Alan Quinlan: Where the war will be won in Cardiff
Both teams have world-class operators in their back-row – but Ireland can edge vital contest which could decide our Championship fate
Remember Lawrence Taylor? There are players in the NFL who'll never forget him, opponents who freely admit they spent the weeks leading up to matches against Taylor's New York Giants in a state of absolute fear.
"Something would come over you and you'd just start sweating," Jerry Sisemore, a former tackle with the Philadelphia Eagles, told the 'New York Times'. "My last year in the league, opening day, he immediately got past me ... He just looked at me and laughed. Right there I thought I had to get out of this game."
The game he was getting out of was changing. And Taylor was the man leading the revolution. Prior to his arrival at the Giants in 1981, no statistics were kept to record how often a quarterback got sacked in any particular game. Nor was the positional term, blindside, used. Instead, as Michael Lewis articulated wonderfully in his book, open 'The Blindside', the phrase entered the American football lexicon on the back of Taylor's prowess.
"After Taylor joined the team, the Giants went from the second worst defence in the NFL to the third best," Lewis wrote. "The year before his debut they gave up 425 points; his first year they gave up 257 points. They had been one of the weakest teams in the NFL and were now, overnight, a contender."
And all because of this guy who played left tackle, Lawrence Taylor. "He changed the game," his coach Bill Parcells said. "Until then, the quarterback was every team's key player. But think about it, a quarterback can't keep being the key player if some guy is coming in on his blindside and kicking his butt."
So let's fast forward 20 years to another continent and another sport.
International Rugby Newsletter
We're in the first decade of a new Millennium and New Zealand - the proudest rugby nation in the world - are excitedly watching the arrival of two new superstars Dan Carter and Richie McCaw.
In Carter, the All-Blacks had an extravagantly gifted out-half, whose capacity to run a game was matched by the physical attributes he'd been born with. Technically, he seemed flawless - either in the delivery of his passes or the manner in which he could glide effortlessly beyond the reach of defenders.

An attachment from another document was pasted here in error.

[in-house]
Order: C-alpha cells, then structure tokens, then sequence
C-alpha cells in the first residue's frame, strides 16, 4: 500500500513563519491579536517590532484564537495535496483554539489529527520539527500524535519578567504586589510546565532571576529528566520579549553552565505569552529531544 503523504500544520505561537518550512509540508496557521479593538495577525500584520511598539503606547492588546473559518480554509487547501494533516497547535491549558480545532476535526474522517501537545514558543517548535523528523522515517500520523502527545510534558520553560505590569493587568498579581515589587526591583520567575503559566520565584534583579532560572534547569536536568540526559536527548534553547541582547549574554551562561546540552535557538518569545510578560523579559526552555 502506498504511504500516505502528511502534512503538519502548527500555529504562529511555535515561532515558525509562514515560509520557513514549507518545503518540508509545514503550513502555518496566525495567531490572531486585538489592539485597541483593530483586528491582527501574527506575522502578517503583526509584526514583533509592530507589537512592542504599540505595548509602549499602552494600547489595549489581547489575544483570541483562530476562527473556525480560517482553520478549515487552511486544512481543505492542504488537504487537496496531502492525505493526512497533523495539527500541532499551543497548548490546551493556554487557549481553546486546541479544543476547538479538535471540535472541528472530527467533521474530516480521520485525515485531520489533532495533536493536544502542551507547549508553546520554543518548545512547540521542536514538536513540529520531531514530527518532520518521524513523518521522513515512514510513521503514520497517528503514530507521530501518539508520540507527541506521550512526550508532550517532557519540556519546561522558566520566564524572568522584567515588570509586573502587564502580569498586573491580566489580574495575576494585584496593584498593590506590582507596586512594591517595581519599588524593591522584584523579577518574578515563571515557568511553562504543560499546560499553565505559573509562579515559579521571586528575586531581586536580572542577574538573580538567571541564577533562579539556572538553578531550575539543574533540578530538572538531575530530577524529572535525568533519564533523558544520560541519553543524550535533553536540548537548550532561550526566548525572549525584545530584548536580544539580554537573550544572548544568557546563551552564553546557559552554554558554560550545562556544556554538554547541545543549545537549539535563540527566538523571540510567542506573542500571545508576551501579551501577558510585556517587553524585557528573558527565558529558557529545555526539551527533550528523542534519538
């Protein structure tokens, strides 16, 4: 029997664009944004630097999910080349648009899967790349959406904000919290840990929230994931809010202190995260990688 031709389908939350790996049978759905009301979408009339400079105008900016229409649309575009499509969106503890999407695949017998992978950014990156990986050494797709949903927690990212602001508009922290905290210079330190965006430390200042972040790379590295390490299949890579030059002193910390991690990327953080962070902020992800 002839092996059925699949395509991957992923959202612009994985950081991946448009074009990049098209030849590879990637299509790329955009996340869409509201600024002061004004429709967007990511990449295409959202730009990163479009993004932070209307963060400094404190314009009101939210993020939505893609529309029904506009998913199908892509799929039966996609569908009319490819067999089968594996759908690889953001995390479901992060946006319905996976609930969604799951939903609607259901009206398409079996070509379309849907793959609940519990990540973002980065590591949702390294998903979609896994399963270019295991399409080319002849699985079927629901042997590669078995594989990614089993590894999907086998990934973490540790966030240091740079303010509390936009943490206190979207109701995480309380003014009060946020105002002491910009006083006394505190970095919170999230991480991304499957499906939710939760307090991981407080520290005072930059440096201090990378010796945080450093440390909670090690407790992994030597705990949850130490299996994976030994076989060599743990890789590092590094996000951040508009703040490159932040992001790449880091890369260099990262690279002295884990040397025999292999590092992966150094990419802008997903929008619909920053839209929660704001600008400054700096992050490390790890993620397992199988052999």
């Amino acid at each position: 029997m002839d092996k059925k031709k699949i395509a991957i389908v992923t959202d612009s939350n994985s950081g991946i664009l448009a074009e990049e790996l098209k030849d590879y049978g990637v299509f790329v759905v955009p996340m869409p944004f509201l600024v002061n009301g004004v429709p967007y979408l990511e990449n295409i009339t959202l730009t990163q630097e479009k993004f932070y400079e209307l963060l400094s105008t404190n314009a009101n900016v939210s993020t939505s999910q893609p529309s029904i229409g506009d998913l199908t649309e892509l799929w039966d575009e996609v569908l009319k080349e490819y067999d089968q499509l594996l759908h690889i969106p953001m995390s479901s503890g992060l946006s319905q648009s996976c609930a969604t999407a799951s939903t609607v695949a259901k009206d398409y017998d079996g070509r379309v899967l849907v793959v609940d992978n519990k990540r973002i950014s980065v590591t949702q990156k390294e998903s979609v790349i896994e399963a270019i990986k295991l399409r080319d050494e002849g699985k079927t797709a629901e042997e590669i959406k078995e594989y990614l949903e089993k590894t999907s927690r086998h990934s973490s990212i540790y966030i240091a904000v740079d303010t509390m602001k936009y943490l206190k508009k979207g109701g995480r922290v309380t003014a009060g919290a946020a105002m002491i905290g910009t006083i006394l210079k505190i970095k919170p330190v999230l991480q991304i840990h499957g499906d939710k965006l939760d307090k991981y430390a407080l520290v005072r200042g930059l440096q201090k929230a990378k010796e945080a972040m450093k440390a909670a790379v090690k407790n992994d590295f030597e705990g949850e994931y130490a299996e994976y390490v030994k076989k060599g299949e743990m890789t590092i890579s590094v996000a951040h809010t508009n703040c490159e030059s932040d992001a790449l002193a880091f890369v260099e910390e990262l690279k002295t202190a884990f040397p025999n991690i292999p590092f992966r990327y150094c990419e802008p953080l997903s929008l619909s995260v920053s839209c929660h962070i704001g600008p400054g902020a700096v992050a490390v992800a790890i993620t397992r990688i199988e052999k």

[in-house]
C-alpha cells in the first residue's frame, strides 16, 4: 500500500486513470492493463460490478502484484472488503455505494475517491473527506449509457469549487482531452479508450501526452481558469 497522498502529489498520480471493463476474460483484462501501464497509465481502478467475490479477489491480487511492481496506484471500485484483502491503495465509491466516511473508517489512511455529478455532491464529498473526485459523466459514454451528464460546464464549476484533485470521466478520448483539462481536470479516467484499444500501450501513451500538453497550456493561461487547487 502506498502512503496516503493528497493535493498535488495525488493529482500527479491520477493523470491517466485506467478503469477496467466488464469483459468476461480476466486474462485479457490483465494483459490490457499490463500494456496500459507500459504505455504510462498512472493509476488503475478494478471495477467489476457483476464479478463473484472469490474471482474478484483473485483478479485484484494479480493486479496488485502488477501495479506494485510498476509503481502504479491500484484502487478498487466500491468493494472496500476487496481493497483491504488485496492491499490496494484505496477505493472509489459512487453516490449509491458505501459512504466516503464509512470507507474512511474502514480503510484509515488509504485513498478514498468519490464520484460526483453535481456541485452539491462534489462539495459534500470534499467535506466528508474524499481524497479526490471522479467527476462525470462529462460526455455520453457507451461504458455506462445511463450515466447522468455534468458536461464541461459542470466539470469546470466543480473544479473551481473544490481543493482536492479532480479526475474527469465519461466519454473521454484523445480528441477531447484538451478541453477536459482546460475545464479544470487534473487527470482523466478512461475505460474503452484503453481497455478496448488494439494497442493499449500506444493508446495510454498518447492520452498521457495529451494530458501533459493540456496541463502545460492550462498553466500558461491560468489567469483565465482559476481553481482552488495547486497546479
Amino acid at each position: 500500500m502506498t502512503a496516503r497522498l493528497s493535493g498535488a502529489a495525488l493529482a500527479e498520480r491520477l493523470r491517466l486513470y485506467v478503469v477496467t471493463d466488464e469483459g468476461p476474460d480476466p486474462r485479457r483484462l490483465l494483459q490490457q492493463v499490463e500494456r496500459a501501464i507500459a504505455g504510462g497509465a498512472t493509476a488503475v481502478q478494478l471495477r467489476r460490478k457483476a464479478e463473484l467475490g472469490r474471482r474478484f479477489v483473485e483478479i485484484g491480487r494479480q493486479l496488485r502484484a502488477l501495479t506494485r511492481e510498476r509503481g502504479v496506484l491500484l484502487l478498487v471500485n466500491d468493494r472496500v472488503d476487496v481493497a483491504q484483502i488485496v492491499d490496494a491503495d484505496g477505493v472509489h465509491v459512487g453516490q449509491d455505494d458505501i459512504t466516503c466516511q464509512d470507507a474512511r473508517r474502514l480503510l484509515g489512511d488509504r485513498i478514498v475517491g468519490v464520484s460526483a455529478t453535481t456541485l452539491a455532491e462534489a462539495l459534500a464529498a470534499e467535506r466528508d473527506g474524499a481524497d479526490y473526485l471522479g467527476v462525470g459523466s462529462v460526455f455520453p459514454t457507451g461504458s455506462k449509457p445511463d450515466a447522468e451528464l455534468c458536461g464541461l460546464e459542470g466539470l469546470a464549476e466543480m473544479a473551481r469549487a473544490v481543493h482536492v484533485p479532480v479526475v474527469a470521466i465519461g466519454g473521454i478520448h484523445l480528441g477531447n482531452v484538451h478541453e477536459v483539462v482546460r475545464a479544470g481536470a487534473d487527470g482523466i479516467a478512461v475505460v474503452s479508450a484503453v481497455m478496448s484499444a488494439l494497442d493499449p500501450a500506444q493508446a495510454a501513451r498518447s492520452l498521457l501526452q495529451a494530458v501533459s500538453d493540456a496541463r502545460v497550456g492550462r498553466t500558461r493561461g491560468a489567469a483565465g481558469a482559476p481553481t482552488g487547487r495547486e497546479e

If his team was under pressure, his kicking game reached levels of excellence that few other out-halves in the world could match and whenever New Zealand went on the attack - which, during Carter's career, was fairly often - he had the skill-set to get their backline moving.
The possessor of so much natural talent - all Carter ever needed was the ball.
Enter Mr Richie McCaw Esquire.
If Taylor changed the way coaches and players thought about the role of the left tackle in NFL, then McCaw altered the thinking of rugby people when it came to the importance of a flanker.
"A quarterback can't keep being the key player if some guy is coming in to kick his butt." Nor can an out-half direct the traffic in an international rugby arena if he is on the receiving end of slow - or indeed, no - ball.
But with his career coinciding with McCaw's, Carter rarely had this problem, because in the history of the game, there has probably never been anyone better at forcing turnovers at the breakdown than McCaw, whose technical excellence was matched by an ability to identify an opportunity to steal possession.
The last time I faced McCaw - at Croke Park in 2008 - he wasn't as effective as normal, largely because we focused so much on stopping his threat that we possibly neglected some of New Zealand's other stars. McCaw was quiet but New Zealand still won.
And they have been winning ever since, largely - but not solely - because of their dominance at the breakdown. In attack, their speed at recycling possession is matched by the skill they have in slowing down their opponents' ball when they are defending.
And, as with other sports, when one team is successful, others look at what they do and try to emulate them. As a result, the importance of the breakdown, and by extension, a team's back-row, is valued much more so in the modern-day game than it would have been two decades ago when I was making my baby steps in senior rugby.
Call it the Lawrence Taylor factor - or in rugby terms, the McCaw factor.
All of which brings me to this Friday.
I can't put things in any simpler terms than this. If Ireland win the battle at the breakdown against Wales in Cardiff then they will win the game.
And if they beat Wales, then I believe the momentum they will gain from that victory will sustain them through the following week until they meet England. Victory there will probably lead to a third Championship in four years.
In other words, the battle between the two sets of back-row forwards this Friday is of monumental importance.
And it will be fascinating to watch because this area has been a strength of Ireland's - as it was for Leinster when Joe Schmidt was coaching there.
Then, as they were winning back-to-back Heineken Cups in 2011 and 2012, they attacked the breakdown area with an urgency and an aggression.